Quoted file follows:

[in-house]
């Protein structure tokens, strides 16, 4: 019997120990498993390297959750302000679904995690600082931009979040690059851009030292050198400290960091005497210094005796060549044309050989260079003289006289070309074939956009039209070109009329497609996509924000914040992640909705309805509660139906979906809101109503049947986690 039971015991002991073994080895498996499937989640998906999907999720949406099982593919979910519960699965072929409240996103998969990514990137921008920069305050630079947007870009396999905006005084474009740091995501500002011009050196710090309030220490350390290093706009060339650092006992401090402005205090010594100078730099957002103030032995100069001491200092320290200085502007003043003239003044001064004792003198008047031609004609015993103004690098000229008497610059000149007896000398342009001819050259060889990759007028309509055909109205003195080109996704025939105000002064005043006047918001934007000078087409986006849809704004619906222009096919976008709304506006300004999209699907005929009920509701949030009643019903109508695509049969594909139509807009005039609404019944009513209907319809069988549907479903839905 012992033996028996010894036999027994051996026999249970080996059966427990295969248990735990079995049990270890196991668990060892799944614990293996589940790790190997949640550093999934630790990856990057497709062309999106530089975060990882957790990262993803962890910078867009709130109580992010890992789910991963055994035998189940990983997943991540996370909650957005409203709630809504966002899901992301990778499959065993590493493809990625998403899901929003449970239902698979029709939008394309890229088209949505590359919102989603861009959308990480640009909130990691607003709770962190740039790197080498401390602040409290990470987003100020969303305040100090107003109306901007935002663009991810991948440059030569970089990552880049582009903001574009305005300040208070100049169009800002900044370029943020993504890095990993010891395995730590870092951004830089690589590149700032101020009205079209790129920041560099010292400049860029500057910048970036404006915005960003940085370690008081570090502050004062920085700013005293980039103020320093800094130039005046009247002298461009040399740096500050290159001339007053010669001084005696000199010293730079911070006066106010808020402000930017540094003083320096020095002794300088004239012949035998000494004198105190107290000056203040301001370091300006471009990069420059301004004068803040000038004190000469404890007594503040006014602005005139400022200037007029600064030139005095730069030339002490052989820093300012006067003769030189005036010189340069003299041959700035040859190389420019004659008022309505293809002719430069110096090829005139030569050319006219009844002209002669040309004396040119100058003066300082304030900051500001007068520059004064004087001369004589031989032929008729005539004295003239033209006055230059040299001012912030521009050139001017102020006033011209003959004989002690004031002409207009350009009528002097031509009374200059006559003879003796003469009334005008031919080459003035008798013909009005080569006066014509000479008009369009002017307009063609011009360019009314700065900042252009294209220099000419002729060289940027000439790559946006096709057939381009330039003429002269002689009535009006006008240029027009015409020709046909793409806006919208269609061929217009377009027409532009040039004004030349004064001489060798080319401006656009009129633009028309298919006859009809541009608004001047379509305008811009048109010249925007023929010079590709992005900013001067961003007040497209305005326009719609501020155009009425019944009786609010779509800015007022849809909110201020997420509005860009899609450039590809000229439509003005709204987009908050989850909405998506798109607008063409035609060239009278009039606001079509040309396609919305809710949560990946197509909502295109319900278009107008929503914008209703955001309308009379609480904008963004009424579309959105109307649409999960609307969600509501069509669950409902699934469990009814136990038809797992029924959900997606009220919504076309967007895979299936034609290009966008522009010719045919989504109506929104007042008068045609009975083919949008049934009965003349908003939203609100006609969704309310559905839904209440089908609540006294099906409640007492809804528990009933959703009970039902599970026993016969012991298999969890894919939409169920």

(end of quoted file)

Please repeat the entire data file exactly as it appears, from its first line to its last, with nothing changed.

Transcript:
[in-house]
């Protein structure tokens, strides 16, 4: 019997120990498993390297959750302000679904995690600082931009979040690059851009030292050198400290960091005497210094005796060549044309050989260079003289006289070309074939956009039209070109009329497609996509924000914040992640909705309805509660139906979906809101109503049947986690 039971015991002991073994080895498996499937989640998906999907999720949406099982593919979910519960699965072929409240996103998969990514990137921008920069305050630079947007870009396999905006005084474009740091995501500002011009050196710090309030220490350390290093706009060339650092006992401090402005205090010594100078730099957002103030032995100069001491200092320290200085502007003043003239003044001064004792003198008047031609004609015993103004690098000229008497610059000149007896000398342009001819050259060889990759007028309509055909109205003195080109996704025939105000002064005043006047918001934007000078087409986006849809704004619906222009096919976008709304506006300004999209699907005929009920509701949030009643019903109508695509049969594909139509807009005039609404019944009513209907319809069988549907479903839905 012992033996028996010894036999027994051996026999249970080996059966427990295969248990735990079995049990270890196991668990060892799944614990293996589940790790190997949640550093999934630790990856990057497709062309999106530089975060990882957790990262993803962890910078867009709130109580992010890992789910991963055994035998189940990983997943991540996370909650957005409203709630809504966002899901992301990778499959065993590493493809990625998403899901929003449970239902698979029709939008394309890229088209949505590359919102989603861009959308990480640009909130990691607003709770962190740039790197080498401390602040409290990470987003100020969303305040100090107003109306901007935002663009991810991948440059030569970089990552880049582009903001574009305005300040208070100049169009800002900044370029943020993504890095990993010891395995730590870092951004830089690589590149700032101020009205079209790129920041560099010292400049860029500057910048970036404006915005960003940085370690008081570090502050004062920085700013005293980039103020320093800094130039005046009247002298461009040399740096500050290159001339007053010669001084005696000199010293730079911070006066106010808020402000930017540094003083320096020095002794300088004239012949035998000494004198105190107290000056203040301001370091300006471009990069420059301004004068803040000038004190000469404890007594503040006014602005005139400022200037007029600064030139005095730069030339002490052989820093300012006067003769030189005036010189340069003299041959700035040859190389420019004659008022309505293809002719430069110096090829005139030569050319006219009844002209002669040309004396040119100058003066300082304030900051500001007068520059004064004087001369004589031989032929008729005539004295003239033209006055230059040299001012912030521009050139001017102020006033011209003959004989002690004031002409207009350009009528002097031509009374200059006559003879003796003469009334005008031919080459003035008798013909009005080569006066014509000479008009369009002017307009063609011009360019009314700065900042252009294209220099000419002729060289940027000439790559946006096709057939381009330039003429002269002689009535009006006008240029027009015409020709046909793409806006919208269609061929217009377009027409532009040039004004030349004064001489060798080319401006656009009129633009028309298919006859009809541009608004001047379509305008811009048109010249925007023929010079590709992005900013001067961003007040497209305005326009719609501020155009009425019944009786609010779509800015007022849809909110201020997420509005860009899609450039590809000229439509003005709204987009908050989850909405998506798109607008063409035609060239009278009039606001079509040309396609919305809710949560990946197509909502295109319900278009107008929503914008209703955001309308009379609480904008963004009424579309959105109307649409999960609307969600509501069509669950409902699934469990009814136990038809797992029924959900997606009220919504076309967007895979299936034609290009966008522009010719045919989504109506929104007042008068045609009975083919949008049934009965003349908003939203609100006609969704309310559905839904209440089908609540006294099906409640007492809804528990009933959703009970039902599970026993016969012991298999969890894919939409169920």